Other examples include Fish, Turtles, Hippos and people who don't have tongues. While all but one have tongues. I believe you can imagine that the tongue has a very minimal role in all these animals eating food. Gravity and body movements make a decent substitute. Alternatively, smushing your mouth with so much food it has to go down your throat is another viable method.

As an extreme example, you can look at an elephant. Instead of having a tongue, you could potentially just push the food into your throat so you can swallow it.


What if it didn't have to breath through its mouth?

One of the main functions of the tongue is to push the food into the throat, it does this so food doesn't go into our airway and we don't choke. But if your airway wasn't in your throat, there would be no risk of choking, so something getting stuck wouldn't be a big problem. Instead of having a tongue, the floor of their mouths could be inclined so when the food gets covered in saliva, it can simply slide down into the throat without assistant. Their saliva would probably need to be more acidic/basic to break down foods a bit quicker and make them more slippery. If something gets caught in its throat, it would be a nuisance, but certainly not life threatening; it could either wait for the object to break down in its throat, hack it up, or force it down.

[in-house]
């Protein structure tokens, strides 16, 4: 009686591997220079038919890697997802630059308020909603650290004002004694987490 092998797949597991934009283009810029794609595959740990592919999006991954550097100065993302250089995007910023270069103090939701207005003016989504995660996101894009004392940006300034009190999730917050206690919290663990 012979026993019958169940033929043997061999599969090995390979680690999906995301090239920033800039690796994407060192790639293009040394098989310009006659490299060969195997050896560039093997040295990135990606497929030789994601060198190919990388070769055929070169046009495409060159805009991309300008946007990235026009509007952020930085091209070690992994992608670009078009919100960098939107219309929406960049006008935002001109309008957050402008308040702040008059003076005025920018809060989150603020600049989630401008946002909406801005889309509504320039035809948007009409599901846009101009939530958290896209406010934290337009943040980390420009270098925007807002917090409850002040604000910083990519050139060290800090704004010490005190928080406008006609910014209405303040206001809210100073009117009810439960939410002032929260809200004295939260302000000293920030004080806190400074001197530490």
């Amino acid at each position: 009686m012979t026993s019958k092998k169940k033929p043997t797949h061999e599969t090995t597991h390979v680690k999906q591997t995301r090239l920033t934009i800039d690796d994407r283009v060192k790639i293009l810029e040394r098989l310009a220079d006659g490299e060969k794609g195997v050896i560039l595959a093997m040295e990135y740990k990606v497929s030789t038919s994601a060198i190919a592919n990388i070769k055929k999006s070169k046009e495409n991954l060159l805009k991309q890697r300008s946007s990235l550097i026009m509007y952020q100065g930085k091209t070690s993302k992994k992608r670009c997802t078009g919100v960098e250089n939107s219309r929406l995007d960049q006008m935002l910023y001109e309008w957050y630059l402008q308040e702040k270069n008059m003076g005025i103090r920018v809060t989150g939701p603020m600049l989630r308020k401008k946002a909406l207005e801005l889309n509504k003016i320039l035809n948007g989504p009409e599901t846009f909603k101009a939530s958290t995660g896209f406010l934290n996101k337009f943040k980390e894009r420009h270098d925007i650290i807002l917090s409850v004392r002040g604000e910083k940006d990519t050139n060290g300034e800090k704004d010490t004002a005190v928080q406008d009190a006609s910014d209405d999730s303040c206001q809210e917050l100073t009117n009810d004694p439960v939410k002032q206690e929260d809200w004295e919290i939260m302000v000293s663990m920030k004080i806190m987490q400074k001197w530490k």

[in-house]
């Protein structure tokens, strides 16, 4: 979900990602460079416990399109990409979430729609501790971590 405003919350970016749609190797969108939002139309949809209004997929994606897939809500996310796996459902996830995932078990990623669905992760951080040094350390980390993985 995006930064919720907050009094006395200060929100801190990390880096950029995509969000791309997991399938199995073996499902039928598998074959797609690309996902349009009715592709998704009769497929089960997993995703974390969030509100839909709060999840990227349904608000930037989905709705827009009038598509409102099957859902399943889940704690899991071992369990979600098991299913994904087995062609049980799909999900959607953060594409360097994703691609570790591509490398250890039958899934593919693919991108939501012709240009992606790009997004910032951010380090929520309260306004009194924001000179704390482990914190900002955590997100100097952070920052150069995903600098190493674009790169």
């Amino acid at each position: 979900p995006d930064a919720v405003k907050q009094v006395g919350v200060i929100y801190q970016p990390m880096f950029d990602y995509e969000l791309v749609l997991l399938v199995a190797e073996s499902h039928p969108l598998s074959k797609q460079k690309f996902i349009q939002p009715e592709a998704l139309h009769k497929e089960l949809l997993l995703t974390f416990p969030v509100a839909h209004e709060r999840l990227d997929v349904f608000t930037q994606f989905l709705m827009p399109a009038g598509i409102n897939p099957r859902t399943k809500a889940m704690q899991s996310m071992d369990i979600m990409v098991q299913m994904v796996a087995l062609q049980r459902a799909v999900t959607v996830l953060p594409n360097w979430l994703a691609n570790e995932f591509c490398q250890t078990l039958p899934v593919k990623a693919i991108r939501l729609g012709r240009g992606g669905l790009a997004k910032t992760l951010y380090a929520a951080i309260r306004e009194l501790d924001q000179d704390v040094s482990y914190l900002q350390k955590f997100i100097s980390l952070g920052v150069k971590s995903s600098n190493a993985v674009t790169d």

Use fingers.

If dogs were to consider how humans eat, they would be puzzled. Our faces are so short. How can we bite up our food? The answer - except for drunk lady rugby players exploring alternatives, we move food to mouth using fingers. We put it in our mouths. We can poke it right in there should we choose.

Take that further. Poke the food all the way into the throat with the fingers. Poke it down the throat and let the esophagus take it from there. A short mouth, long fingers, powerful throat and gizzard would all help with this endeavor but it is not that wacky.


The creature could suck food down its throat. Some fish do this in reality, and it should be possible on land if the mouth can be sealed